As your young athlete is gearing up for fall sports, a dental emergency is likely one of the last things on your mind. However, preparing now for a sports dental emergency can help your child stay focused on having fun instead of worrying about their oral health. Our team at Dental Wellness Phoenixville wants to provide you and your child with some peace of mind this school year. Read on for tips to prevent a sports dental emergency and learn how to handle a knocked-out permanent tooth!

Tips to Prevent a Dental Emergency

While you can’t prevent every type of dental emergency, there are a few ways to limit your child’s risk:

  • Bring your child to Dental Wellness Phoenixville for professional dental cleanings and exams every six months. Keeping a close eye on your kiddo’s oral health allows us to spot and treat any potential issues before they develop into major problems.
  • In addition to regular visits to our office, encourage your child to maintain good oral health habits at home. Drinking plenty of water, eating a balanced diet, and daily brushing and flossing will help keep your child’s teeth and gums healthy and strong.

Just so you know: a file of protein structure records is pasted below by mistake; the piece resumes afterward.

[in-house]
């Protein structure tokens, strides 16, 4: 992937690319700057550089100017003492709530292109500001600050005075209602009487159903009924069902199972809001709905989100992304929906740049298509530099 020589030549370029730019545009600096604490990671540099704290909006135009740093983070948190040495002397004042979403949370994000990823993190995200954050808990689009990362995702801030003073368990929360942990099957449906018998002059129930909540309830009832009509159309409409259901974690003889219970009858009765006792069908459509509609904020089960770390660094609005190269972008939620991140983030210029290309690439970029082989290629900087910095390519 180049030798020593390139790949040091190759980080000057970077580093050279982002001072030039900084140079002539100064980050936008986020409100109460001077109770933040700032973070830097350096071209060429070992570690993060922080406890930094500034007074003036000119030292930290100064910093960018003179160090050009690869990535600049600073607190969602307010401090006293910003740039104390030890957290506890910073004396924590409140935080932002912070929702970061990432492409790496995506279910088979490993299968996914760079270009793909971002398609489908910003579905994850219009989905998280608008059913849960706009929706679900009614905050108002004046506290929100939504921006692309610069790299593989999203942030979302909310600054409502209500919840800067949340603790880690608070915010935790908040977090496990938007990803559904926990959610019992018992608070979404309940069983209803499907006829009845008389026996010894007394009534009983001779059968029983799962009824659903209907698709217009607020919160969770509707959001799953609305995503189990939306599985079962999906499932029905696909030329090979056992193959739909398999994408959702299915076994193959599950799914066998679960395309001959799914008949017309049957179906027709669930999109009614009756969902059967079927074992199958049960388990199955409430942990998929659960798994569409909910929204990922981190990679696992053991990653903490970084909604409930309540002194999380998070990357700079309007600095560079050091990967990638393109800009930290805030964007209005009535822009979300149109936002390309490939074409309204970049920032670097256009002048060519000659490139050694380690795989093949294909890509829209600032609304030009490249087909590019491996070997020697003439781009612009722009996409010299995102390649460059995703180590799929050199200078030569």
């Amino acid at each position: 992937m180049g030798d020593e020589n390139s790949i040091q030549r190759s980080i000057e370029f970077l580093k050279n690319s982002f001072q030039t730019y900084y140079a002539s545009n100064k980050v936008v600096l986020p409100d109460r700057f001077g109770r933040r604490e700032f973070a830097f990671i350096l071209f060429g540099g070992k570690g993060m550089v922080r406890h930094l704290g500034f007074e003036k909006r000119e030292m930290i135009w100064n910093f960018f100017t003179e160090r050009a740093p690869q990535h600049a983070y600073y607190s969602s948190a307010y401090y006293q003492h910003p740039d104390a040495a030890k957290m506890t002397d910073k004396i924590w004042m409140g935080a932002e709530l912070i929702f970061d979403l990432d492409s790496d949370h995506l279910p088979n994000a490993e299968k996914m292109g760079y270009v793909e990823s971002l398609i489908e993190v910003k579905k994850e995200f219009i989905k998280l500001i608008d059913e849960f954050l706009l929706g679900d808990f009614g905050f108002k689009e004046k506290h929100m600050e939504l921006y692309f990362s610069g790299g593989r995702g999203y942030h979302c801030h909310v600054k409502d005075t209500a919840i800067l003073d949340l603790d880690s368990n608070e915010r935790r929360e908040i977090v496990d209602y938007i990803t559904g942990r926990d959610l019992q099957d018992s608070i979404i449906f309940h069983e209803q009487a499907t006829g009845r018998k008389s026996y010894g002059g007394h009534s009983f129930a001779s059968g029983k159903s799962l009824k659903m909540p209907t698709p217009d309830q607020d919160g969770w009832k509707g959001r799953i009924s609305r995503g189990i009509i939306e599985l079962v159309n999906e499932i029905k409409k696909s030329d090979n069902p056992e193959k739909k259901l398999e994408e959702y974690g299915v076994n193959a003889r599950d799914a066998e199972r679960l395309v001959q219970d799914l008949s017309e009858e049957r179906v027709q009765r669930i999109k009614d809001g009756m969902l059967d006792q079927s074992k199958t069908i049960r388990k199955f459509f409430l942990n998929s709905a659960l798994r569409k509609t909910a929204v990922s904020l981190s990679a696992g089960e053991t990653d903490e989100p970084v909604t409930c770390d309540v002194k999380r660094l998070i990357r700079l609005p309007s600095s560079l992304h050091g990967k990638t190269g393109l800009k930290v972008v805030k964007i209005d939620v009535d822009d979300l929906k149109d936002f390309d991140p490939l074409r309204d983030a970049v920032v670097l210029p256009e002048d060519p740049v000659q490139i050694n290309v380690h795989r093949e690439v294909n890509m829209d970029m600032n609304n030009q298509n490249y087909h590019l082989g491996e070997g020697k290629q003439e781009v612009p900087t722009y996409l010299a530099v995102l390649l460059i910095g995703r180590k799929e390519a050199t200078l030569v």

• Make sure your child wears a well-fitting athletic mouthguard during physical activity that could involve contact with other players, equipment, or the ground. A custom mouthguard is best because it delivers optimal protection. Additionally, your child is more likely to wear it because it’ll be more comfortable than a stock mouthguard or boil-and-bite mouthguard.

What to Do for a Knocked-Out Adult Tooth

By age 13, your child should have a full set of 28 adult teeth, also called secondary or permanent teeth. For a knocked-out permanent tooth to survive, it must be reimplanted within an hour after injury, with its best chance of survival within 15-30 minutes. After injury, handle the tooth only by its crown (the chewing surface) and not its sensitive root. Gently rinse the tooth with milk or water, taking care to not scrub, rub, or wipe it with any sort of fabric. Then attempt to place it back in its socket. If the tooth can’t be reinserted, keep it moist between the cheek and gums or in a glass of milk, but not tap water. Or, consider keeping a tooth preservation kit approved by the American Dental Association (ADA) in your child’s sports bag.

Emergency Dental Care in Phoenixville, PA

While we hope that none of our patients experience a dental emergency this school year, being prepared can make all of the difference. Have our office’s contact information saved in your phone for quick access during an emergency situation. To ask us any questions about our emergency dental services, call us at 610-933-1717!


Image by Authority Dental under CC 2.0